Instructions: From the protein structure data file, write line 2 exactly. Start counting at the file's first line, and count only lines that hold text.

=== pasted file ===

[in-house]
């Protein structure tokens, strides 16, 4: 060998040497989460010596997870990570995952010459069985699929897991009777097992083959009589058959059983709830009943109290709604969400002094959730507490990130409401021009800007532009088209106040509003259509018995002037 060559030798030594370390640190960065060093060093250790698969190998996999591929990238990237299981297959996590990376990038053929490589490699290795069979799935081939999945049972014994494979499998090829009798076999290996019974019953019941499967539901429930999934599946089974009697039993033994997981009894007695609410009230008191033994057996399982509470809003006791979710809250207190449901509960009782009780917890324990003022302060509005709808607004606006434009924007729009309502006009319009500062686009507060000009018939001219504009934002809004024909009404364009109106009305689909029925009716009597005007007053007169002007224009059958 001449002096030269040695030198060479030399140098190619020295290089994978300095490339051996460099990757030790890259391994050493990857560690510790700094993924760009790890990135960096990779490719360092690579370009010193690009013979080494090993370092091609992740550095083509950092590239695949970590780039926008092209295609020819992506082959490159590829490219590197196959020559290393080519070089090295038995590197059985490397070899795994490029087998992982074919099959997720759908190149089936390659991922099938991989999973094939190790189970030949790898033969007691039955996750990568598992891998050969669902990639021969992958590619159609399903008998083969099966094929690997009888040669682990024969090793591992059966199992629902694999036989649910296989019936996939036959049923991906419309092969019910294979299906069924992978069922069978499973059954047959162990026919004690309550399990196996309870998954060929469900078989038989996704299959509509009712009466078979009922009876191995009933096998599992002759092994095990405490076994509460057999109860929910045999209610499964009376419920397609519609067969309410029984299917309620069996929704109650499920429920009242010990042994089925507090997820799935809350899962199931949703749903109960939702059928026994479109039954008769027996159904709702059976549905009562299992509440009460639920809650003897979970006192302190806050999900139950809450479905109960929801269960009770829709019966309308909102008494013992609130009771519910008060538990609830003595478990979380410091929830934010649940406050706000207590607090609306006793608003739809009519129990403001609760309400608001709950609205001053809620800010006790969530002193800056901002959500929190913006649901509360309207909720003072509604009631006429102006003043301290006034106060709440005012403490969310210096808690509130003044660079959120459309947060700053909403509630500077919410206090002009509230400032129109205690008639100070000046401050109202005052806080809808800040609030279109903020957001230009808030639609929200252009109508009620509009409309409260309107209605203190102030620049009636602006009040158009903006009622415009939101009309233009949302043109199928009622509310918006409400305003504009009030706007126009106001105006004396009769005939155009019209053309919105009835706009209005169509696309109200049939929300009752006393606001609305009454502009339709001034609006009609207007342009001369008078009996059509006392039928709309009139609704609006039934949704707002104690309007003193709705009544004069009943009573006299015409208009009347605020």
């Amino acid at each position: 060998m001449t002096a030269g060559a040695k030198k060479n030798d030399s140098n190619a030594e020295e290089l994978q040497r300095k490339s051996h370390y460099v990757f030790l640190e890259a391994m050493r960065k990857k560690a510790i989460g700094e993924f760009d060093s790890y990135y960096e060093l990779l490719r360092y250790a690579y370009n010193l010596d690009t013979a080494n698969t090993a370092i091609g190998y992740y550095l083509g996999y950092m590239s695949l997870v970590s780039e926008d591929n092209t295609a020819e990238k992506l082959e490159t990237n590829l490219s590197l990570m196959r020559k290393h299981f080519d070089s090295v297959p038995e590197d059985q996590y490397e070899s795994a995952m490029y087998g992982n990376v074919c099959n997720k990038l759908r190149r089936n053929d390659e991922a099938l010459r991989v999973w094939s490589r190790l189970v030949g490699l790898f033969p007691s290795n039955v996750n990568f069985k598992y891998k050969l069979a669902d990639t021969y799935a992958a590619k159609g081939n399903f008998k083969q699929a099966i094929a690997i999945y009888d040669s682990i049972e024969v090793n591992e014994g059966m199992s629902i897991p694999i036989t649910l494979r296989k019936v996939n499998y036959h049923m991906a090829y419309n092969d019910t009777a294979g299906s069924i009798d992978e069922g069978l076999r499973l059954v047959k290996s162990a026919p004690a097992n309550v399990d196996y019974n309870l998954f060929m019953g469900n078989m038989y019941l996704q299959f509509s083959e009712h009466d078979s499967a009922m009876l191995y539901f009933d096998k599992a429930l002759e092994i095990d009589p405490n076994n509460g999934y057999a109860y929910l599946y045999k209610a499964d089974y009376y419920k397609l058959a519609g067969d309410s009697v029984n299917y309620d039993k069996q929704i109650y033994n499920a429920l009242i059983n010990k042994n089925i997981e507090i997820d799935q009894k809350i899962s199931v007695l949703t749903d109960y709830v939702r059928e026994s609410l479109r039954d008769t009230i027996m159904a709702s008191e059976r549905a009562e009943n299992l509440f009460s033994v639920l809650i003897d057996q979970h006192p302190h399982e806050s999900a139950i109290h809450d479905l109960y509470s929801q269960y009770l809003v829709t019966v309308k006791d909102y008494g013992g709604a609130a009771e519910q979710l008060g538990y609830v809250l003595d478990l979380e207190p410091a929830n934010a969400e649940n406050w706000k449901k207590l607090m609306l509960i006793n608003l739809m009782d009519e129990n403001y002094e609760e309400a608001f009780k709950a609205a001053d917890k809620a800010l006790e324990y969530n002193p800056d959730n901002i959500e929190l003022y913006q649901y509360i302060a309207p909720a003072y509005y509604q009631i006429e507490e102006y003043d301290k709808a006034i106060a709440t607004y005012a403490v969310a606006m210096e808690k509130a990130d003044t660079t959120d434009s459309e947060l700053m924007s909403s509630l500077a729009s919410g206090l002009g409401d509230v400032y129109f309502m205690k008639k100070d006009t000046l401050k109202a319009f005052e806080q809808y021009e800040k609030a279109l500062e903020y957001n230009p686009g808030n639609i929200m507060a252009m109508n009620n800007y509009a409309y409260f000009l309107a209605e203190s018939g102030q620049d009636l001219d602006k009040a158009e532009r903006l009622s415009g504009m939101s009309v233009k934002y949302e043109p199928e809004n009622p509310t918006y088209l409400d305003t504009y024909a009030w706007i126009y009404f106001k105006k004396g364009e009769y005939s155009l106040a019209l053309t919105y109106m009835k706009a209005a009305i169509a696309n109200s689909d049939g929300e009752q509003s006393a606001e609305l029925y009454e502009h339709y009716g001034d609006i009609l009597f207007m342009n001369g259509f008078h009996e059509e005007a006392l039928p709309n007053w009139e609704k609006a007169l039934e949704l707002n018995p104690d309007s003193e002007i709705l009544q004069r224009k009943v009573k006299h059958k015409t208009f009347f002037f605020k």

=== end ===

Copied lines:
């Protein structure tokens, strides 16, 4: 060998040497989460010596997870990570995952010459069985699929897991009777097992083959009589058959059983709830009943109290709604969400002094959730507490990130409401021009800007532009088209106040509003259509018995002037 060559030798030594370390640190960065060093060093250790698969190998996999591929990238990237299981297959996590990376990038053929490589490699290795069979799935081939999945049972014994494979499998090829009798076999290996019974019953019941499967539901429930999934599946089974009697039993033994997981009894007695609410009230008191033994057996399982509470809003006791979710809250207190449901509960009782009780917890324990003022302060509005709808607004606006434009924007729009309502006009319009500062686009507060000009018939001219504009934002809004024909009404364009109106009305689909029925009716009597005007007053007169002007224009059958 001449002096030269040695030198060479030399140098190619020295290089994978300095490339051996460099990757030790890259391994050493990857560690510790700094993924760009790890990135960096990779490719360092690579370009010193690009013979080494090993370092091609992740550095083509950092590239695949970590780039926008092209295609020819992506082959490159590829490219590197196959020559290393080519070089090295038995590197059985490397070899795994490029087998992982074919099959997720759908190149089936390659991922099938991989999973094939190790189970030949790898033969007691039955996750990568598992891998050969669902990639021969992958590619159609399903008998083969099966094929690997009888040669682990024969090793591992059966199992629902694999036989649910296989019936996939036959049923991906419309092969019910294979299906069924992978069922069978499973059954047959162990026919004690309550399990196996309870998954060929469900078989038989996704299959509509009712009466078979009922009876191995009933096998599992002759092994095990405490076994509460057999109860929910045999209610499964009376419920397609519609067969309410029984299917309620069996929704109650499920429920009242010990042994089925507090997820799935809350899962199931949703749903109960939702059928026994479109039954008769027996159904709702059976549905009562299992509440009460639920809650003897979970006192302190806050999900139950809450479905109960929801269960009770829709019966309308909102008494013992609130009771519910008060538990609830003595478990979380410091929830934010649940406050706000207590607090609306006793608003739809009519129990403001609760309400608001709950609205001053809620800010006790969530002193800056901002959500929190913006649901509360309207909720003072509604009631006429102006003043301290006034106060709440005012403490969310210096808690509130003044660079959120459309947060700053909403509630500077919410206090002009509230400032129109205690008639100070000046401050109202005052806080809808800040609030279109903020957001230009808030639609929200252009109508009620509009409309409260309107209605203190102030620049009636602006009040158009903006009622415009939101009309233009949302043109199928009622509310918006409400305003504009009030706007126009106001105006004396009769005939155009019209053309919105009835706009209005169509696309109200049939929300009752006393606001609305009454502009339709001034609006009609207007342009001369008078009996059509006392039928709309009139609704609006039934949704707002104690309007003193709705009544004069009943009573006299015409208009009347605020």